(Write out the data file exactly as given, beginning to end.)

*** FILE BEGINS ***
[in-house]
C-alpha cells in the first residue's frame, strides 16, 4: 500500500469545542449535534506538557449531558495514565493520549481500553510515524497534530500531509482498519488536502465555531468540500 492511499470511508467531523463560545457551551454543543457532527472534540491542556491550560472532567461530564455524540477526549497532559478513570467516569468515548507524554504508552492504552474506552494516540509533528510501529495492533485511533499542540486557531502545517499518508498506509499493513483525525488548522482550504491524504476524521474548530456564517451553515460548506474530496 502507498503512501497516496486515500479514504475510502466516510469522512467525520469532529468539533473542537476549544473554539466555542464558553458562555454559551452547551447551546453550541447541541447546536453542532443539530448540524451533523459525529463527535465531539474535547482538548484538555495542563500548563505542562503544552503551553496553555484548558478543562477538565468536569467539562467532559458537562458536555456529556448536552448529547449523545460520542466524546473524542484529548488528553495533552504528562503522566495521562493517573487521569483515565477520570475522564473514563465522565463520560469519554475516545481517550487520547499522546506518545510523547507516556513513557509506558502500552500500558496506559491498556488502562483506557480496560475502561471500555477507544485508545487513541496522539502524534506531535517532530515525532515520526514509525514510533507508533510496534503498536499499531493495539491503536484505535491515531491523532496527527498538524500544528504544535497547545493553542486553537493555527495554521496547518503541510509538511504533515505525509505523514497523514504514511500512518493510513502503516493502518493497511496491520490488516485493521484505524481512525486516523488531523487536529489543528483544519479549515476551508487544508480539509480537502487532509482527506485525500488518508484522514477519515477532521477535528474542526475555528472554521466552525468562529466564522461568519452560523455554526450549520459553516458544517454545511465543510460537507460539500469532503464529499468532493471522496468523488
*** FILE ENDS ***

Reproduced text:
[in-house]
C-alpha cells in the first residue's frame, strides 16, 4: 500500500469545542449535534506538557449531558495514565493520549481500553510515524497534530500531509482498519488536502465555531468540500 492511499470511508467531523463560545457551551454543543457532527472534540491542556491550560472532567461530564455524540477526549497532559478513570467516569468515548507524554504508552492504552474506552494516540509533528510501529495492533485511533499542540486557531502545517499518508498506509499493513483525525488548522482550504491524504476524521474548530456564517451553515460548506474530496 502507498503512501497516496486515500479514504475510502466516510469522512467525520469532529468539533473542537476549544473554539466555542464558553458562555454559551452547551447551546453550541447541541447546536453542532443539530448540524451533523459525529463527535465531539474535547482538548484538555495542563500548563505542562503544552503551553496553555484548558478543562477538565468536569467539562467532559458537562458536555456529556448536552448529547449523545460520542466524546473524542484529548488528553495533552504528562503522566495521562493517573487521569483515565477520570475522564473514563465522565463520560469519554475516545481517550487520547499522546506518545510523547507516556513513557509506558502500552500500558496506559491498556488502562483506557480496560475502561471500555477507544485508545487513541496522539502524534506531535517532530515525532515520526514509525514510533507508533510496534503498536499499531493495539491503536484505535491515531491523532496527527498538524500544528504544535497547545493553542486553537493555527495554521496547518503541510509538511504533515505525509505523514497523514504514511500512518493510513502503516493502518493497511496491520490488516485493521484505524481512525486516523488531523487536529489543528483544519479549515476551508487544508480539509480537502487532509482527506485525500488518508484522514477519515477532521477535528474542526475555528472554521466552525468562529466564522461568519452560523455554526450549520459553516458544517454545511465543510460537507460539500469532503464529499468532493471522496468523488